Conceptualization, W.C.M.; methodology, W.C.M.; investigation, W.C.M., validation, W.C.M. and M.H.R.; formal analysis, W.C.M. and M.H.R.; data curation, W.C.M. and M.H.R.; visualization, W.C.M.; writing—original draft preparation, W.C.M. and M.H.R.; writing—review and editing, W.C.M. and M.H.R.; funding acquisition, W.C.M. All authors have read and agreed to the published version of the manuscript.


This research was supported through the Social Sciences and Humanities Research Council of Canada.

Institutional Review Board Statement

The study was conducted according to the guidelines of the Research Ethics Board of the University of Guelph (REB 16JA014).

Informed Consent Statement

Informed consent was obtained from all subjects involved in the study.

Data Availability Statement

Not applicable.

Conflicts of Interest

The authors declare there to be no conflicts of interest in this research.


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Figure 1. Conceptual model.
Figure 1. Conceptual model.
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Figure 2. Significant SEM results 1. A notation was made to identify the asterisk values as levels of significance in the SEM relationship.
Figure 2. Significant SEM results 1. A notation was made to identify the asterisk values as levels of significance in the SEM relationship.
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Table 1. Description of respondents.
Table 1. Description of respondents.
Variables (n = 346)#%
AgeLess than 258223.7%
26 to 307722.3%
31 to 408324.0%
41 to 505616.2%
51 and older4813.9%
EducationHigh School9627.7%
Technical/Vocational School267.5%
College Diploma11031.8%
University: Undergraduate Degree9026.0%
University: Graduate Degree246.9%
Job CharacteristicsIncome (per year)Under USD 20,000 5114.7%
USD 20,001 to 30,0008324.0%
USD 30,001 to 40,0007220.8%
USD 40,001 to 60,0007722.3%
USD 60,001 to 80,000308.7%
Over USD 80,000339.5%
PositionLine Employee16648.0%
Length of ServiceLess than 1 year7120.5%
1 year to less than 2 years5616.2%
2 year to less than 5 years9026.0%
5 year to less than 10 years6518.8%
Over 10 years6418.5%
Table 2. Construct reliability and average variance extracted.
Table 2. Construct reliability and average variance extracted.
ConstructIndividual VariableFactor LoadingAVECR
Employee EmpowermentMeaningThe work I do is very important to me0.8750.8080.927
My job activities are personally meaningful to me0.897
The work I do is meaningful to me0.924
CompetenceI am confident about my ability to do my job0.8410.6680.858
I am self-assured about my capabilities to perform my work activities0.848
I have mastered the skills necessary for my job0.760
Self- DeterminationI have significant autonomy in determining how I do my job0.7890.6800.864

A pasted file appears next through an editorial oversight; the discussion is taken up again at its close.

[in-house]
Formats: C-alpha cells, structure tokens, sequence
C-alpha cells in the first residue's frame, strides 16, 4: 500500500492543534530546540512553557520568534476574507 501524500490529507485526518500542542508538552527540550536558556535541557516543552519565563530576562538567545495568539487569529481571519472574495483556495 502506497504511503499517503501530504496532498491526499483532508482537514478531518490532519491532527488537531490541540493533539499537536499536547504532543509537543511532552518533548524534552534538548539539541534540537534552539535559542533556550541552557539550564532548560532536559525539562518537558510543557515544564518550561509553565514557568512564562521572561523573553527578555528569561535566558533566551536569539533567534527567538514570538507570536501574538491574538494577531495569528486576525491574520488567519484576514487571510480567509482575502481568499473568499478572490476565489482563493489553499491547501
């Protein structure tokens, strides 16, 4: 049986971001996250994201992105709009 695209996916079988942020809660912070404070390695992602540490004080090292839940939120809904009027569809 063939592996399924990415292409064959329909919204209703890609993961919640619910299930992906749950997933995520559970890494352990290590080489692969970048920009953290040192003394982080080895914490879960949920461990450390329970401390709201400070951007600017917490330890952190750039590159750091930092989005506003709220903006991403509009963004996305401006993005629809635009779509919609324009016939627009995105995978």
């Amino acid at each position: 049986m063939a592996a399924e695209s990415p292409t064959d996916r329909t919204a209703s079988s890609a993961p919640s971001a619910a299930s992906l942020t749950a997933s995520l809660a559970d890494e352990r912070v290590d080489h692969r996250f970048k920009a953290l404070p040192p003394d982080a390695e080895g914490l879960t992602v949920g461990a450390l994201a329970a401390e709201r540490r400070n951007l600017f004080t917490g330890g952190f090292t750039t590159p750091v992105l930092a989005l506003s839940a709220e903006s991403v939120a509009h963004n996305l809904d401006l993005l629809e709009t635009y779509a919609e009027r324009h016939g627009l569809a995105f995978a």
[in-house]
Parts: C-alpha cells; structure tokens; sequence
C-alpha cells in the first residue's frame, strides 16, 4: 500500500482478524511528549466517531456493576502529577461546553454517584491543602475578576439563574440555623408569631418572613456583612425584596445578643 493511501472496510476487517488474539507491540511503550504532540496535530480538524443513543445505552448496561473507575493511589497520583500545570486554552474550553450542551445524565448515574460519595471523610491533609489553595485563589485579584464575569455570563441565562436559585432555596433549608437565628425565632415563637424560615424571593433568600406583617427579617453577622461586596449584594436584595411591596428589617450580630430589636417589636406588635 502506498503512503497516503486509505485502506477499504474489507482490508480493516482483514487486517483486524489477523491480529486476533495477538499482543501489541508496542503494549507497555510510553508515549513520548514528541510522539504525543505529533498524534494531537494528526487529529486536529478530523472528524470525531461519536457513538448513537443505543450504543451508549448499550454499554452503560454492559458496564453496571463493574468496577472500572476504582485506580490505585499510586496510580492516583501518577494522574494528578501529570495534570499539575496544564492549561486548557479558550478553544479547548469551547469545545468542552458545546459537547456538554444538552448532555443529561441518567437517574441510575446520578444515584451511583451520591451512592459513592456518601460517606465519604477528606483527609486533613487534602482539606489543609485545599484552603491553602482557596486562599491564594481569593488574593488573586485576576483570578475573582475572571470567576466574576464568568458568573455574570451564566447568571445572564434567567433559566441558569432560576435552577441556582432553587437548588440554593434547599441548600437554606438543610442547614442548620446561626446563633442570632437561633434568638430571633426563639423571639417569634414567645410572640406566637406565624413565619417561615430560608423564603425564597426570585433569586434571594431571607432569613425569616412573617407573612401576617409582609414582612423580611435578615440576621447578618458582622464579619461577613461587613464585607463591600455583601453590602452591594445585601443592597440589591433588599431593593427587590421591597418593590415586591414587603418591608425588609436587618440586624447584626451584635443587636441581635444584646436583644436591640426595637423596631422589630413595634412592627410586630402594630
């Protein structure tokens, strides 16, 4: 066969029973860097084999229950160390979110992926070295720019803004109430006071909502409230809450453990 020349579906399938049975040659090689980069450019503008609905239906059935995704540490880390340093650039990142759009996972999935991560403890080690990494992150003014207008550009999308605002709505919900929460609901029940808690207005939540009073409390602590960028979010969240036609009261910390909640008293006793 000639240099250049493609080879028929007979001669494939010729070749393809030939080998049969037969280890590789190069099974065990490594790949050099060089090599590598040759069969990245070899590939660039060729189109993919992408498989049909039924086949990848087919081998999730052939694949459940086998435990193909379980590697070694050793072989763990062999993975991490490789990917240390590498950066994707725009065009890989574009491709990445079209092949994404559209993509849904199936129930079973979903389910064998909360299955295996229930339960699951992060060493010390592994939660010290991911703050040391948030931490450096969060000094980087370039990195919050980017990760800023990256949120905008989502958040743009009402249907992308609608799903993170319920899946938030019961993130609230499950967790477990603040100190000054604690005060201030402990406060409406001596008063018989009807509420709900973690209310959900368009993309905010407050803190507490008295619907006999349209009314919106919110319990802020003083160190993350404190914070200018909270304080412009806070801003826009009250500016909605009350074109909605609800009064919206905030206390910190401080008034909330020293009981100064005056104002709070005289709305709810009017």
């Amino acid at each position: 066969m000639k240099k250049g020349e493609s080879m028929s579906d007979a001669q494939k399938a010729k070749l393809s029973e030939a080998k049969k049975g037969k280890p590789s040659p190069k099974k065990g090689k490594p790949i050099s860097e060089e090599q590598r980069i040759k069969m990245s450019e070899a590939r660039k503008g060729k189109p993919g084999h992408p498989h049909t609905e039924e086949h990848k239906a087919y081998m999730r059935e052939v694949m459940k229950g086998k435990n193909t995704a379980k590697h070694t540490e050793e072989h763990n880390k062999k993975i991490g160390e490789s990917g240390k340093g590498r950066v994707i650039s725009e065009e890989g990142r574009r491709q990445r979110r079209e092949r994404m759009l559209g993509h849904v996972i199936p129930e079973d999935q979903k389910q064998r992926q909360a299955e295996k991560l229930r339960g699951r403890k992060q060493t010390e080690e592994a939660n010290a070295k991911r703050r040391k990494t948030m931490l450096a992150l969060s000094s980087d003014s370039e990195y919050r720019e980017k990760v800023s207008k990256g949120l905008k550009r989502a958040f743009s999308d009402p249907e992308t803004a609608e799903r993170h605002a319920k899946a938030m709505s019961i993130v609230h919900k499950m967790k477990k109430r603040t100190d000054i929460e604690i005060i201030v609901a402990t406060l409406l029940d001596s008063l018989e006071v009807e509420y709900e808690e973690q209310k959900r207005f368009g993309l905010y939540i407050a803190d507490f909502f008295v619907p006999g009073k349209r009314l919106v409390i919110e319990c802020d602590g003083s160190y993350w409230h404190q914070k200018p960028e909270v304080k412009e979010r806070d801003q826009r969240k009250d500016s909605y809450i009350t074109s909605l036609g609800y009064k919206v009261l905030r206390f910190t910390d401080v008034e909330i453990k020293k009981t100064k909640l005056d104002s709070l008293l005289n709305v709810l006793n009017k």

I can decide on my own how to go about doing my work0.810
I have considerable opportunity for independence and freedom in how I do my job0.873
ImpactThe impact I have on what happens in my department is large0.7460.7660.906
I have a great deal of control over what happens in my department0.952
I have significant influence over what happens in my department0.913
Organizational CommitmentAffectiveI feel a strong sense of belonging to my organization0.7970.6100.824
I feel emotionally attached to this organization0.787
I feel like a part of the family at my organization0.758
ContinuanceI feel that I have too few options to consider leaving this organization0.806NaNa
NormativeEven if it were to my advantage, I do not feel it would be right to leave my organization now0.6700.5530.860
I would feel guilty if I left my organization now0.743
This organization deserves my loyalty0.788
I would not leave my organization right now because I have a sense of obligation to the people in it0.760
I owe a great deal to my organization0.751
Intention to LeaveCurrently, I am seriously considering leaving my current job to work at another company0.8770.6400.899
I sometimes feel compelled to quit my job in my current workplace0.766
I will probably look for a new job in the next year0.805
Within the next 6 months, I would rate the likelihood of leaving my present job as high0.793
I will quit this company if the given condition gets even a little worse than now0.753
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Murray, W.C.; Holmes, M.R. Impacts of Employee Empowerment and Organizational Commitment on Workforce Sustainability. Sustainability 2021, 13, 3163.

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Murray WC, Holmes MR. Impacts of Employee Empowerment and Organizational Commitment on Workforce Sustainability. Sustainability. 2021; 13(6):3163.

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Murray, William C., and Mark R. Holmes. 2021. "Impacts of Employee Empowerment and Organizational Commitment on Workforce Sustainability" Sustainability 13, no. 6: 3163.